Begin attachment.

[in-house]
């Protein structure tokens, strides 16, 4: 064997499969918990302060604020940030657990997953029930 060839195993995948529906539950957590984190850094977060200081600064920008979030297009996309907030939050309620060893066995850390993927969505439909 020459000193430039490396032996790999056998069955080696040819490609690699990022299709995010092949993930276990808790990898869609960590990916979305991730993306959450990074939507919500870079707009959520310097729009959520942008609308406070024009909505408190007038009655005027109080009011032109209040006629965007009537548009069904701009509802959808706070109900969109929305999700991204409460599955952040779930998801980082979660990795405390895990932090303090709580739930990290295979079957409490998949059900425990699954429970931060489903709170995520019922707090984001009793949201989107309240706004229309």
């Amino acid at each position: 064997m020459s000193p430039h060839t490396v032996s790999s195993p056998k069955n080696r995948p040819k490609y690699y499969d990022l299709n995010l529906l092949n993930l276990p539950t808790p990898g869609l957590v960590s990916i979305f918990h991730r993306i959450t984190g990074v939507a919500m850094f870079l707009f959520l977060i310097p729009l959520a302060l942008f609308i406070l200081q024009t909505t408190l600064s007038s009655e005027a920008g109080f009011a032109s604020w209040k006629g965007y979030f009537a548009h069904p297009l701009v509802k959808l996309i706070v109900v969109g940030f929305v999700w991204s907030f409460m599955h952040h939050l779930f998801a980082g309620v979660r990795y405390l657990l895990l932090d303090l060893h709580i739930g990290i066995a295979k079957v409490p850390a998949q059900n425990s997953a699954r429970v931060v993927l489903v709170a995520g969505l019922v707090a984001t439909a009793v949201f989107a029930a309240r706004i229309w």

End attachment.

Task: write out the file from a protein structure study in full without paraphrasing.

[in-house]
């Protein structure tokens, strides 16, 4: 064997499969918990302060604020940030657990997953029930 060839195993995948529906539950957590984190850094977060200081600064920008979030297009996309907030939050309620060893066995850390993927969505439909 020459000193430039490396032996790999056998069955080696040819490609690699990022299709995010092949993930276990808790990898869609960590990916979305991730993306959450990074939507919500870079707009959520310097729009959520942008609308406070024009909505408190007038009655005027109080009011032109209040006629965007009537548009069904701009509802959808706070109900969109929305999700991204409460599955952040779930998801980082979660990795405390895990932090303090709580739930990290295979079957409490998949059900425990699954429970931060489903709170995520019922707090984001009793949201989107309240706004229309």
């Amino acid at each position: 064997m020459s000193p430039h060839t490396v032996s790999s195993p056998k069955n080696r995948p040819k490609y690699y499969d990022l299709n995010l529906l092949n993930l276990p539950t808790p990898g869609l957590v960590s990916i979305f918990h991730r993306i959450t984190g990074v939507a919500m850094f870079l707009f959520l977060i310097p729009l959520a302060l942008f609308i406070l200081q024009t909505t408190l600064s007038s009655e005027a920008g109080f009011a032109s604020w209040k006629g965007y979030f009537a548009h069904p297009l701009v509802k959808l996309i706070v109900v969109g940030f929305v999700w991204s907030f409460m599955h952040h939050l779930f998801a980082g309620v979660r990795y405390l657990l895990l932090d303090l060893h709580i739930g990290i066995a295979k079957v409490p850390a998949q059900n425990s997953a699954r429970v931060v993927l489903v709170a995520g969505l019922v707090a984001t439909a009793v949201f989107a029930a309240r706004i229309w």